Girl, 11, dies of brain cancer after parents feared she was battling an eating disorder and making herself sick to look like ‘stick thin celebrities’
Cancer discovered after seven month battle during which she lost 4kgShe endured two rounds of chemo but never gave up hopeMan Utd and Coronation Street stars paid her hospital visits



23:40 GMT, 26 November 2012

Abigail died earlier this month after brave fight against brain cancer

Brave: Abigail, who died on November 10, never complained about her illness and refused to give up hope that her condition would improve

When nine-year-old Abigail Lightbown lost more than half a stone after months of being sick every morning, her parents feared she was starving herself to look like body-conscious celebrities.

It was six months after the family GP diagnosed an eating disorder that they discovered the truth was much worse. Their daughter had a brain tumour which would eventually kill her.

Abigail underwent a major operation and months of chemotherapy following the correct diagnosis, but the cancer returned and she died earlier this month, aged 11.

Yesterday the grieving family spoke out about the tragedy.

‘Given the time frame, it is possible it might not have spread if Abigail had had her operation earlier, but nobody will ever know,’ said her father Gary.

Abigail first started being sick in August 2010 after returning home to Bolton, Greater Manchester from a holiday seeing relatives in Canada.

The family’s GP said that she was suffering from stomach problems, leading to fears that she had an eating disorder.

After Abigail was examined by a hospital paediatrician, she was given a prescription of tablets to treat acid reflux, but over seven months she was sick every morning and lost nearly 9lbs.

‘Her appetite started going – she was never a fussy eater and always had a fantastic appetite,’ said her mother Bernie, 34.

‘We would try and tempt her with her favourite foods, but it just wasn’t happening.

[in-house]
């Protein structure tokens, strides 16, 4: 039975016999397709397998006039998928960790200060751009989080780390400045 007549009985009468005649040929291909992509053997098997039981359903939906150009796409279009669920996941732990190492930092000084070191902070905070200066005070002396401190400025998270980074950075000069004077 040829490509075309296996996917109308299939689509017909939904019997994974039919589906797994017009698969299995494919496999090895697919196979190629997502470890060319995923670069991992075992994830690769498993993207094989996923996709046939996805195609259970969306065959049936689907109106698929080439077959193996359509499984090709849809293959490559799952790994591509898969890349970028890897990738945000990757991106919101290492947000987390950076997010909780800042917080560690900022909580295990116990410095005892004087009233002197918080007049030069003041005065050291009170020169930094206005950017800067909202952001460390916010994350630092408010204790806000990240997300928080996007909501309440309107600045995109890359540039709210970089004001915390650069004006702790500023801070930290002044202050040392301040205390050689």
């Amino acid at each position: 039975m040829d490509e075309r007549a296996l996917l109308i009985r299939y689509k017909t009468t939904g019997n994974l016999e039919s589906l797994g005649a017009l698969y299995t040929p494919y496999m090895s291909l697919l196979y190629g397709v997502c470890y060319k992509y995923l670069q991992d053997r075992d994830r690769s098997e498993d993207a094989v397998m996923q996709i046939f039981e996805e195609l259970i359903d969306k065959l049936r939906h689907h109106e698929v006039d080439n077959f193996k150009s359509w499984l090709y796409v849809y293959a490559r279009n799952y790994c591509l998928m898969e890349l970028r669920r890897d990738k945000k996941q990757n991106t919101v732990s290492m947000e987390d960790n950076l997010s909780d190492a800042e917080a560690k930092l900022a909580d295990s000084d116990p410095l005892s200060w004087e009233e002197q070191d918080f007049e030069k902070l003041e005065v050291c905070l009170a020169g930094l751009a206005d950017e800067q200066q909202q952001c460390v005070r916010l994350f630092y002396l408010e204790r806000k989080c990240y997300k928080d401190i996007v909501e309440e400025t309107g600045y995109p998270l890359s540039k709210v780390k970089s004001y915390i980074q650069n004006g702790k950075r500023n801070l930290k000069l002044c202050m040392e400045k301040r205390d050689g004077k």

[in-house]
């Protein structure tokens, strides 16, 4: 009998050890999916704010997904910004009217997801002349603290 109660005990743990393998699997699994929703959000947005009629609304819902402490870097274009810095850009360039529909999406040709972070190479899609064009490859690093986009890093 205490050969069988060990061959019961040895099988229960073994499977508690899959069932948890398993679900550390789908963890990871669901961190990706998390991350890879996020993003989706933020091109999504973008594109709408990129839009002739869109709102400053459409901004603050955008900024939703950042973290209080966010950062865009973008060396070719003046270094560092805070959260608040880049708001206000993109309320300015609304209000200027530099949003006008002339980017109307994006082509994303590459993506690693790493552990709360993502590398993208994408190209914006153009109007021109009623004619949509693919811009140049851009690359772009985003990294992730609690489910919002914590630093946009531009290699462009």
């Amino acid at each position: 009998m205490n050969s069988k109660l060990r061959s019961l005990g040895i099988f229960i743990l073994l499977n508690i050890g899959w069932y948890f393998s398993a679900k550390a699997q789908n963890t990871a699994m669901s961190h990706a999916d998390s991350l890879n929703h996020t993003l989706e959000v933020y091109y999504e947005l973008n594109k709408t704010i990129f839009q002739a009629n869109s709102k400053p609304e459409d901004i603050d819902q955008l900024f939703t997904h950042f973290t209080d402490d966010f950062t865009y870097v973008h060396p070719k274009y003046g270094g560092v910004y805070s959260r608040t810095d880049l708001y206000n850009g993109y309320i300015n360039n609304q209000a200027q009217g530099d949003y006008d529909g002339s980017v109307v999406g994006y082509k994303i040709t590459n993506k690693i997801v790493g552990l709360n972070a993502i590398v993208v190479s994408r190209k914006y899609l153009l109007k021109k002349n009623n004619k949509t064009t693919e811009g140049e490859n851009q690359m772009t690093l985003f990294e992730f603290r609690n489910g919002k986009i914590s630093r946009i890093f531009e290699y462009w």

‘That’s when I thought it was possibly an eating disorder.

‘She has never been image conscious, but I couldn’t think of any other reason.

‘I know how some girls are these days seeing all the celebrities in magazines and on TV, and I tried to catch her out.

‘We had rows about it and she would get really upset.’

Abigail, pictured here with her Dad, Gary, mum and brother Jack

Undetected: Abigail, pictured here with her Dad, Gary, mum, Bernie and brother Jack was throwing up every morning, leading parents to think it was an eating disorder.

Abigail with her brother Jack and Jonny Evans (right) and Darron Gibson

Celebrity visit: Abigail, pictured with her brother Jack, 6, and Manchester United footballers Jonny Evans (right) and Darron Gibson.

Abigail had her blood tested that December – but results showed no abnormalities. It was only the following spring, after she fainted and complained of pins and needles in her legs, that an MRI scan was carried out at Bolton Royal Hospital, revealing the presence of a tumour.

Abigail underwent a seven-hour operation to remove 95 per cent of the tumour and also had chemotherapy.

However, further tests revealed that the tumour was cancerous. Despite a 48-week course of intensive radiotherapy and chemotherapy, the cancer returned.

Doctors pronounced the tumour inoperable just weeks before Abigail was due to start secondary school.

She died in Derian House Children’s Hospice with her parents and six-year old brother Jack by her side on November 10.

Speaking of Abigail’s bravery in the face of adversity, Mr Lightbown said: ‘We are so proud of our daughter. People don’t understand how inspiring and motivating she has been.

Abigail Lightbown pictured with Coronation Street star Antony Cotton

Kind: Abigail Lightbown pictured with Coronation Street star Antony Cotton who paid her a visit

Abigail with mother Bernie

Bad news: Just weeks before Abigail was due to start secondary school doctors said the tumour had spread and was inoperable

Abigail, pictured here with her brother Jack

Family holiday: Abigail, pictured here with her brother Jack.

‘We would have really struggled if she
hadn’t been the way she was – she only wore her wig twice because she
wouldn’t let the chemo get to her.’

Abigail’s parents are anxious to warn
doctors and families of the dangers brain tumours pose to the young.
Warehouse manager Mr Lightbown, 44, will trek across the Great Wall of
China with colleagues next year to raise money for Brain Tumour

He said: ‘We just can’t believe how little money and effort goes into raising awareness about brain cancer and the symptoms.

‘We honestly believed Abigail had an eating disorder.

‘Yet brain tumours kill more women under the age of 35 than breast or any other cancer.

‘Doctors and families need to be more aware of the deadly threat of brain tumours in children.

‘We just want to make parents and doctors aware that if a child is constantly being sick that it may be a brain tumour.’

Experts say brain tumours are the
single most deadly form of cancer for under-40s, yet receive only a
fraction of the funding for research spent on other forms of the

Next April, Mr Lightbown will trek across the Great Wall of China with colleagues from Kingsland Wines and Spirits to raise money for Brain Tumour Research.To sponsor him, visit: